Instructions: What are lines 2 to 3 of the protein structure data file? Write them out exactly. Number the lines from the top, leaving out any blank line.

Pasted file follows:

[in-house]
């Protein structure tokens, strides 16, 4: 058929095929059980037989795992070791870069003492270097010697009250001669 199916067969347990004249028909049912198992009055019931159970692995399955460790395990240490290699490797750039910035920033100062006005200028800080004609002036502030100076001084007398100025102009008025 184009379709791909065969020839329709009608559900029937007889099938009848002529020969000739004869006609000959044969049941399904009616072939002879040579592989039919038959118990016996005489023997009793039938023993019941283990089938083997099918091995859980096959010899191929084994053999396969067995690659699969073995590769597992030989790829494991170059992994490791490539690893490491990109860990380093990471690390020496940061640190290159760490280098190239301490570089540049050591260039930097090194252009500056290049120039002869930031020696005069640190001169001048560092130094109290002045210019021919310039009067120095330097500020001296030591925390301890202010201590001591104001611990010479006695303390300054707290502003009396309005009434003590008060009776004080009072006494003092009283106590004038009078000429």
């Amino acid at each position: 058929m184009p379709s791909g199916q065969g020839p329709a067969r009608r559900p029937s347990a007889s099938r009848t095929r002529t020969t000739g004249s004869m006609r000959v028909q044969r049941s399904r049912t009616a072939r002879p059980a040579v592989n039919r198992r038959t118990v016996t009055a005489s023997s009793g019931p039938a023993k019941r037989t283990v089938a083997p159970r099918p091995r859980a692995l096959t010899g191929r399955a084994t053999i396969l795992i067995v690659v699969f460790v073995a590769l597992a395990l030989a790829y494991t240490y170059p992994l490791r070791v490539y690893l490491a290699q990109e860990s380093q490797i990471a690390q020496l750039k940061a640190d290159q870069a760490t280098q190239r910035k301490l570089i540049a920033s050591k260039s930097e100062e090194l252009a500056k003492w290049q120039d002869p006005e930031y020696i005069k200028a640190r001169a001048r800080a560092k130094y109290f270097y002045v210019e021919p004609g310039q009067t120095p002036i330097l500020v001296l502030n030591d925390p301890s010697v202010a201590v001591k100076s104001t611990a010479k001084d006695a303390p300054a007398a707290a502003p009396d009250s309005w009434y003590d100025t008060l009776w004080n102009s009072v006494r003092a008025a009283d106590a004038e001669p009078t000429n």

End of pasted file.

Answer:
């Protein structure tokens, strides 16, 4: 058929095929059980037989795992070791870069003492270097010697009250001669 199916067969347990004249028909049912198992009055019931159970692995399955460790395990240490290699490797750039910035920033100062006005200028800080004609002036502030100076001084007398100025102009008025 184009379709791909065969020839329709009608559900029937007889099938009848002529020969000739004869006609000959044969049941399904009616072939002879040579592989039919038959118990016996005489023997009793039938023993019941283990089938083997099918091995859980096959010899191929084994053999396969067995690659699969073995590769597992030989790829494991170059992994490791490539690893490491990109860990380093990471690390020496940061640190290159760490280098190239301490570089540049050591260039930097090194252009500056290049120039002869930031020696005069640190001169001048560092130094109290002045210019021919310039009067120095330097500020001296030591925390301890202010201590001591104001611990010479006695303390300054707290502003009396309005009434003590008060009776004080009072006494003092009283106590004038009078000429």
């Amino acid at each position: 058929m184009p379709s791909g199916q065969g020839p329709a067969r009608r559900p029937s347990a007889s099938r009848t095929r002529t020969t000739g004249s004869m006609r000959v028909q044969r049941s399904r049912t009616a072939r002879p059980a040579v592989n039919r198992r038959t118990v016996t009055a005489s023997s009793g019931p039938a023993k019941r037989t283990v089938a083997p159970r099918p091995r859980a692995l096959t010899g191929r399955a084994t053999i396969l795992i067995v690659v699969f460790v073995a590769l597992a395990l030989a790829y494991t240490y170059p992994l490791r070791v490539y690893l490491a290699q990109e860990s380093q490797i990471a690390q020496l750039k940061a640190d290159q870069a760490t280098q190239r910035k301490l570089i540049a920033s050591k260039s930097e100062e090194l252009a500056k003492w290049q120039d002869p006005e930031y020696i005069k200028a640190r001169a001048r800080a560092k130094y109290f270097y002045v210019e021919p004609g310039q009067t120095p002036i330097l500020v001296l502030n030591d925390p301890s010697v202010a201590v001591k100076s104001t611990a010479k001084d006695a303390p300054a007398a707290a502003p009396d009250s309005w009434y003590d100025t008060l009776w004080n102009s009072v006494r003092a008025a009283d106590a004038e001669p009078t000429n």